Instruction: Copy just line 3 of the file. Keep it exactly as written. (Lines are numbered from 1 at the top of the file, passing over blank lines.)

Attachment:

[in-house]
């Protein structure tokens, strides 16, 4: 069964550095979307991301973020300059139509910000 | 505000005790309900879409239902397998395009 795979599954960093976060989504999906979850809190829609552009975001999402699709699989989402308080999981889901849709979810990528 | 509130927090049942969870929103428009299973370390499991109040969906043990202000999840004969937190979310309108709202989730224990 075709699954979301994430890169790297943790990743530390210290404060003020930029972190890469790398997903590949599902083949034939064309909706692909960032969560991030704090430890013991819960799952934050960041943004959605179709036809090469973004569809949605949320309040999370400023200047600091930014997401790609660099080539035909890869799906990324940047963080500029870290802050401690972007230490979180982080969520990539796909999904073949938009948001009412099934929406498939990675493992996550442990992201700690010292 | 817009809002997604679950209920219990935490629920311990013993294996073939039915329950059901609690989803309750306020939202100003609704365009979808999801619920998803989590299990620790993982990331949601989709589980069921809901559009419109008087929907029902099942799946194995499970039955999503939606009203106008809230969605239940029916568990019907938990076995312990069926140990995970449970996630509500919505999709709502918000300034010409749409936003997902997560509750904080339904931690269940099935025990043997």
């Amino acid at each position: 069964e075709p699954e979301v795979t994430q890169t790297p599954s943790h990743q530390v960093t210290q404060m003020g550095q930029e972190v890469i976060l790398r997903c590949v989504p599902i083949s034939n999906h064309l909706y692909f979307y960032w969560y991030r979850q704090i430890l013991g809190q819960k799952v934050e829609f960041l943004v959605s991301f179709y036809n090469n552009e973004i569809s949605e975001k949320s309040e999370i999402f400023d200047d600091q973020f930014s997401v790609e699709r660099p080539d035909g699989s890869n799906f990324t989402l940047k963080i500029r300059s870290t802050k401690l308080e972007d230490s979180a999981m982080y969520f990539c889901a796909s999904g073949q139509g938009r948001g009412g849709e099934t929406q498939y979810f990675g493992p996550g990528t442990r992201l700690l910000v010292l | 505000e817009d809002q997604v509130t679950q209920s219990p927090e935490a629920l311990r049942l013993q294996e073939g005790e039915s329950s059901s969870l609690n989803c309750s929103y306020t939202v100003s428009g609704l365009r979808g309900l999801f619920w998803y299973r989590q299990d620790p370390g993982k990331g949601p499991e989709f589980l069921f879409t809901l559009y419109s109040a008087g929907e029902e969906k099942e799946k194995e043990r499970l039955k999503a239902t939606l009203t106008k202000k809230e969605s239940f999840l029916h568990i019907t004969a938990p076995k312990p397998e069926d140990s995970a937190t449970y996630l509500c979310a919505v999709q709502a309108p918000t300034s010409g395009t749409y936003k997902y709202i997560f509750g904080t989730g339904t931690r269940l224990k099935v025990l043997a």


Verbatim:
């Amino acid at each position: 069964e075709p699954e979301v795979t994430q890169t790297p599954s943790h990743q530390v960093t210290q404060m003020g550095q930029e972190v890469i976060l790398r997903c590949v989504p599902i083949s034939n999906h064309l909706y692909f979307y960032w969560y991030r979850q704090i430890l013991g809190q819960k799952v934050e829609f960041l943004v959605s991301f179709y036809n090469n552009e973004i569809s949605e975001k949320s309040e999370i999402f400023d200047d600091q973020f930014s997401v790609e699709r660099p080539d035909g699989s890869n799906f990324t989402l940047k963080i500029r300059s870290t802050k401690l308080e972007d230490s979180a999981m982080y969520f990539c889901a796909s999904g073949q139509g938009r948001g009412g849709e099934t929406q498939y979810f990675g493992p996550g990528t442990r992201l700690l910000v010292l | 505000e817009d809002q997604v509130t679950q209920s219990p927090e935490a629920l311990r049942l013993q294996e073939g005790e039915s329950s059901s969870l609690n989803c309750s929103y306020t939202v100003s428009g609704l365009r979808g309900l999801f619920w998803y299973r989590q299990d620790p370390g993982k990331g949601p499991e989709f589980l069921f879409t809901l559009y419109s109040a008087g929907e029902e969906k099942e799946k194995e043990r499970l039955k999503a239902t939606l009203t106008k202000k809230e969605s239940f999840l029916h568990i019907t004969a938990p076995k312990p397998e069926d140990s995970a937190t449970y996630l509500c979310a919505v999709q709502a309108p918000t300034s010409g395009t749409y936003k997902y709202i997560f509750g904080t989730g339904t931690r269940l224990k099935v025990l043997a």